Increased Production of Hsp22 Extends Life Span in Flies

Hsp22 is a heat shock protein in the fly genome. Like other heat shock proteins it is involved in hormesis, wherein cells repair themselves more aggressively in response to heat, toxins, and other forms of stress. If the stress is mild or short-lived then the result is a net reduction in cellular damage. If this persists for long enough then the individual experiences improved health and longevity: increased cellular repair efforts and altered levels of heat shock proteins are observed in many of the approaches shown to slow aging in laboratory species. There is consequently some interest in the development of therapies based on triggering increased cellular housekeeping without the need for the initial stress, and manipulating levels of heat shock proteins seems like a good starting point:

Mitochondria are involved in many key cellular processes and therefore need to rely on good protein quality control (PQC). Three types of mechanisms are in place to insure mitochondrial protein integrity: reactive oxygen species scavenging by anti-oxidant enzymes, protein folding/degradation by molecular chaperones and proteases and clearance of defective mitochondria by mitophagy.

Drosophila melanogaster Hsp22 is part of the molecular chaperone axis of the PQC and is characterized by its intra-mitochondrial localization and preferential expression during aging. As a stress biomarker, the level of its expression during aging has been shown to partially predict the remaining lifespan of flies. Since over-expression of this small heat shock protein increases lifespan and resistance to stress, Hsp22 most likely has a positive effect on mitochondrial integrity. Accordingly, Hsp22 has recently been implicated in the mitochondrial unfolded protein response of flies. This review will summarize the key findings on D. melanogaster Hsp22 and emphasis on its links with the aging process.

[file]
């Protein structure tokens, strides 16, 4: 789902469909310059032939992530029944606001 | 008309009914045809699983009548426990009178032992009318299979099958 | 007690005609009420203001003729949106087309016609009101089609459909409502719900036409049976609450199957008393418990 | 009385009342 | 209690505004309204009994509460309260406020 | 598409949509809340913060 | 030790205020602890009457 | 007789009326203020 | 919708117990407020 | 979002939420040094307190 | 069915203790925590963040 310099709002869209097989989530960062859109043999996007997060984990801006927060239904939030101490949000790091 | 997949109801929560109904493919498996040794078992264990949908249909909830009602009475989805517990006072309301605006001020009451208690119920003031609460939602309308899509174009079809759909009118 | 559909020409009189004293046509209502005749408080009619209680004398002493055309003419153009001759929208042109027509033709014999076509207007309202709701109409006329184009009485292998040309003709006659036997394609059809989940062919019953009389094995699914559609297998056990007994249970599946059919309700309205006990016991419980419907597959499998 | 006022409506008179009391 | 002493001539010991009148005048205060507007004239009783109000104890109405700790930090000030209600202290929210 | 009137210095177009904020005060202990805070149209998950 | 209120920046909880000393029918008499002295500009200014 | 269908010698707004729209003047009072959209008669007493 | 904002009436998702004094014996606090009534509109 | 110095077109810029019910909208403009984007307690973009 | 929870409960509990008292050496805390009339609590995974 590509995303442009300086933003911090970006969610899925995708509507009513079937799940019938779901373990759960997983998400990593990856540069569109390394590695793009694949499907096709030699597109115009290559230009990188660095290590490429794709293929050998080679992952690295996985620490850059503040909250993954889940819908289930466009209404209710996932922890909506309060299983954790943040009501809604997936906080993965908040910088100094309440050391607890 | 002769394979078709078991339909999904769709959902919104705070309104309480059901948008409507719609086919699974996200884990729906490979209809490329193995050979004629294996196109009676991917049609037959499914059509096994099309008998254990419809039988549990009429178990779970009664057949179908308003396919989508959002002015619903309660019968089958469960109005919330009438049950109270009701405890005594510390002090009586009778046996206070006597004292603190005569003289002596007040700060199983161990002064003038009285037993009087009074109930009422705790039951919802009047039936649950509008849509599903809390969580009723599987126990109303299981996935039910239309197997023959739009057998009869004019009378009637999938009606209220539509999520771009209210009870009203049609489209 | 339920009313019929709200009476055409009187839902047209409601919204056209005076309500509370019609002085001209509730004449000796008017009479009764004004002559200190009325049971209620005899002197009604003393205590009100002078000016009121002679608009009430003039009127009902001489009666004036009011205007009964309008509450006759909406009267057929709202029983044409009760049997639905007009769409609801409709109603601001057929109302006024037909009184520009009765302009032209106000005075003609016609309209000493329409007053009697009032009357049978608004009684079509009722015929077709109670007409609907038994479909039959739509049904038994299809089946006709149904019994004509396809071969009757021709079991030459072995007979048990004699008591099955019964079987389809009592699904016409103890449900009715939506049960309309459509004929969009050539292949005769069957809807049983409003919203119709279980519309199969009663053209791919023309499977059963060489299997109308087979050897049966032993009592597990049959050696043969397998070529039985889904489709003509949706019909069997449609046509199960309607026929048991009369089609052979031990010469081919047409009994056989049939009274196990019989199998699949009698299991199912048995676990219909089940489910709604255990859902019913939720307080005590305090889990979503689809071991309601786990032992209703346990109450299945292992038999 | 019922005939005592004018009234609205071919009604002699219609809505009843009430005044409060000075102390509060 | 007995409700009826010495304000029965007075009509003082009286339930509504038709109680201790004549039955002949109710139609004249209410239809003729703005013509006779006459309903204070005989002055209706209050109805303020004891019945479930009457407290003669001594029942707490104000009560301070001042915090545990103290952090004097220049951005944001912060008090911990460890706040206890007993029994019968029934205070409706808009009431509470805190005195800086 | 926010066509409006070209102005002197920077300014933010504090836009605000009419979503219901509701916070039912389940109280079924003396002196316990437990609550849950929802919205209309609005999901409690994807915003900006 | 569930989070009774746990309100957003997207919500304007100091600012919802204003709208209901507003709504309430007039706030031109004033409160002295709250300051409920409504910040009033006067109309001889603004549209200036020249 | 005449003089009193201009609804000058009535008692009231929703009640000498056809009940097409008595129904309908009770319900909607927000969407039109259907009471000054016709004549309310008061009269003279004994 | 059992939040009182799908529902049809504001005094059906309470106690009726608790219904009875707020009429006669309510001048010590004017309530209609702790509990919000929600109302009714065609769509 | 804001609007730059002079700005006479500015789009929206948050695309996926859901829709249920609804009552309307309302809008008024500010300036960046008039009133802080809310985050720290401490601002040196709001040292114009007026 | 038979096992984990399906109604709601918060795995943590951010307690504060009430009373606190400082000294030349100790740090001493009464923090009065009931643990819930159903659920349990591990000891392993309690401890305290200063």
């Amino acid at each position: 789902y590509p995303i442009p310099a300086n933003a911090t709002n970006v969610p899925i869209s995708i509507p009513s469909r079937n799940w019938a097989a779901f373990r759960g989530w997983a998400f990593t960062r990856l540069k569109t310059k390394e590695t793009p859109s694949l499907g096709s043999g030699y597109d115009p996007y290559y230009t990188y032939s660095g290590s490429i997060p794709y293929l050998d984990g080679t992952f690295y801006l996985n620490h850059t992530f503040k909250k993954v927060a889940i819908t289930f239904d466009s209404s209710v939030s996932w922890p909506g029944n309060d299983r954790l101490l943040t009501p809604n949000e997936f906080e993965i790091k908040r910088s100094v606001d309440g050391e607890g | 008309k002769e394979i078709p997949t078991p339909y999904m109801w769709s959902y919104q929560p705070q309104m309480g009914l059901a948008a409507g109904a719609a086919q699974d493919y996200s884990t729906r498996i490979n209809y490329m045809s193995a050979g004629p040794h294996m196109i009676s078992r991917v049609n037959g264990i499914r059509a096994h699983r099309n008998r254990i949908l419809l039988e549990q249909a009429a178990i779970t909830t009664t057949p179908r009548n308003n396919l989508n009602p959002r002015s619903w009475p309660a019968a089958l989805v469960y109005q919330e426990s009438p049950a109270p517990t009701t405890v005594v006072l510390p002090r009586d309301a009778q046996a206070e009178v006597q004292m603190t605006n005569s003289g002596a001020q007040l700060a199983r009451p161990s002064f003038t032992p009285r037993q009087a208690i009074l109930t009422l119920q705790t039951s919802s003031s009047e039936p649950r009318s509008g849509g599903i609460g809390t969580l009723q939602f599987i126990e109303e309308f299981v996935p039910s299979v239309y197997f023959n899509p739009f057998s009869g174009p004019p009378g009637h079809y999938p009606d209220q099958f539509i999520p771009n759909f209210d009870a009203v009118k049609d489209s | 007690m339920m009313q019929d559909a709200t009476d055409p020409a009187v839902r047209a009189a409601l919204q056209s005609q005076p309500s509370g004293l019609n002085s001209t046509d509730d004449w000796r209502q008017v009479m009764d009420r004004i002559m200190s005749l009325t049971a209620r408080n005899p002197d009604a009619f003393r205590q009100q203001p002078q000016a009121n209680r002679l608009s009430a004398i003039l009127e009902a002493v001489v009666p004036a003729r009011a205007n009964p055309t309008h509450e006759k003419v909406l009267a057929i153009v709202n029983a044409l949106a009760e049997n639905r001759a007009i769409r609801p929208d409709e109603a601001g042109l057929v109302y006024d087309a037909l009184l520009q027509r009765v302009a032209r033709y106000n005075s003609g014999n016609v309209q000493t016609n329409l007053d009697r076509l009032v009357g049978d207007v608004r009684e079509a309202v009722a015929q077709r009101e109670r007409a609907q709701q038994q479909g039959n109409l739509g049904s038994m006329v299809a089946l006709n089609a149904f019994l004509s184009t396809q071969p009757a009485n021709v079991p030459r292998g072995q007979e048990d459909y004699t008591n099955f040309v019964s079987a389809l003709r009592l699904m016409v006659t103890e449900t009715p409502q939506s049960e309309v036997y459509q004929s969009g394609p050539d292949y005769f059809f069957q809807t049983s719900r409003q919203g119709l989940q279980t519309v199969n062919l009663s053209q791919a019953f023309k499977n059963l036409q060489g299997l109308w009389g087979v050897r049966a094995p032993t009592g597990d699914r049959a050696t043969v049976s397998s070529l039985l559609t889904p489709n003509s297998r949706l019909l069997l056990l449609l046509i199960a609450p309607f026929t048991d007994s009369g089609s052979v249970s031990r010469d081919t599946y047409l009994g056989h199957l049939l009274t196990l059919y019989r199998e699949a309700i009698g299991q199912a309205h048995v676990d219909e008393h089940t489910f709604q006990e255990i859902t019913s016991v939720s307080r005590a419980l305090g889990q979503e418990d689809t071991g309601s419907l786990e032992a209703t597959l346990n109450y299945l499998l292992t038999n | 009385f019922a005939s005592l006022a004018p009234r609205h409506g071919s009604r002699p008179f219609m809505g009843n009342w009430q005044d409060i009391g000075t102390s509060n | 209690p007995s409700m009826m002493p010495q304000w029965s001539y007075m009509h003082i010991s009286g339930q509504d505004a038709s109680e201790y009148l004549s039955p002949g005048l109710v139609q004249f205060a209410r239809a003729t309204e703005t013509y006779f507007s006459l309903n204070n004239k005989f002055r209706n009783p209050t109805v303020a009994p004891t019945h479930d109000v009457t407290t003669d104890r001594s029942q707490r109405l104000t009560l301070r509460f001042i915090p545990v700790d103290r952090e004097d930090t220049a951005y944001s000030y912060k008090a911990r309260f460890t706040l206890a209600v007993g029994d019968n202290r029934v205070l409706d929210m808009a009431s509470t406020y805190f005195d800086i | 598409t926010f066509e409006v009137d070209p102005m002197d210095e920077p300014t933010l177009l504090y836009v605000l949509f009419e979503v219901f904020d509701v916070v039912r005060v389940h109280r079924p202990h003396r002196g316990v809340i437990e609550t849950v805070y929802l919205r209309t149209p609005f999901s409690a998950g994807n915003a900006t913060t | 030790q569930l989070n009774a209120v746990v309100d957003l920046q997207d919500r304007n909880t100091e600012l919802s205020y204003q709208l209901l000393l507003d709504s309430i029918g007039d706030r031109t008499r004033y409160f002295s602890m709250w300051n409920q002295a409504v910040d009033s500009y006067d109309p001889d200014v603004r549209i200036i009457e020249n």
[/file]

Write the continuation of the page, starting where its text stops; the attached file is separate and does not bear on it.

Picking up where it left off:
Link: http://journal.frontiersin.org/article/10.3389/fgene.2015.00103/full

Comments

Besides exercise, are there any non-damaging ways to trigger this sort of expression in our own bodies?

Posted by: Seth at April 13th, 2015 11:21 AM

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